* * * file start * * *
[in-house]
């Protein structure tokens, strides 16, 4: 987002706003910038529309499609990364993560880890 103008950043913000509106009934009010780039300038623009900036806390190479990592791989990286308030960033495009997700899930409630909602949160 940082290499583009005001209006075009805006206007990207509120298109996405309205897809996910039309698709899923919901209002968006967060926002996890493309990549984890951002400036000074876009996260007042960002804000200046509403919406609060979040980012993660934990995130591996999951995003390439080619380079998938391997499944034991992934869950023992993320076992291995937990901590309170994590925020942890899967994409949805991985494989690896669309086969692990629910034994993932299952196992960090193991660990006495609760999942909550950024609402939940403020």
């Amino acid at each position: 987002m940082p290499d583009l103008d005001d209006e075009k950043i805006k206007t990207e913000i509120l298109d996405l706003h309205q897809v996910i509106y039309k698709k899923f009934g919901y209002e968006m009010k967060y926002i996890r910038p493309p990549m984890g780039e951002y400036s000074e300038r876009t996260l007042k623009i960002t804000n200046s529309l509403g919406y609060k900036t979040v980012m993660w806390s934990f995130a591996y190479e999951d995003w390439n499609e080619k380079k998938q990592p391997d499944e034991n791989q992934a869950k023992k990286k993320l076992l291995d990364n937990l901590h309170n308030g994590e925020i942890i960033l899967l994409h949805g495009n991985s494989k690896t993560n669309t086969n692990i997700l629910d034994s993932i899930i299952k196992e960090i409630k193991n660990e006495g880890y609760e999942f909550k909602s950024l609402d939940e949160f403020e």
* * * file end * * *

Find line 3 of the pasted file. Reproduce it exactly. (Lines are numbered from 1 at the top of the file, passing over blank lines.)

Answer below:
């Amino acid at each position: 987002m940082p290499d583009l103008d005001d209006e075009k950043i805006k206007t990207e913000i509120l298109d996405l706003h309205q897809v996910i509106y039309k698709k899923f009934g919901y209002e968006m009010k967060y926002i996890r910038p493309p990549m984890g780039e951002y400036s000074e300038r876009t996260l007042k623009i960002t804000n200046s529309l509403g919406y609060k900036t979040v980012m993660w806390s934990f995130a591996y190479e999951d995003w390439n499609e080619k380079k998938q990592p391997d499944e034991n791989q992934a869950k023992k990286k993320l076992l291995d990364n937990l901590h309170n308030g994590e925020i942890i960033l899967l994409h949805g495009n991985s494989k690896t993560n669309t086969n692990i997700l629910d034994s993932i899930i299952k196992e960090i409630k193991n660990e006495g880890y609760e999942f909550k909602s950024l609402d939940e949160f403020e």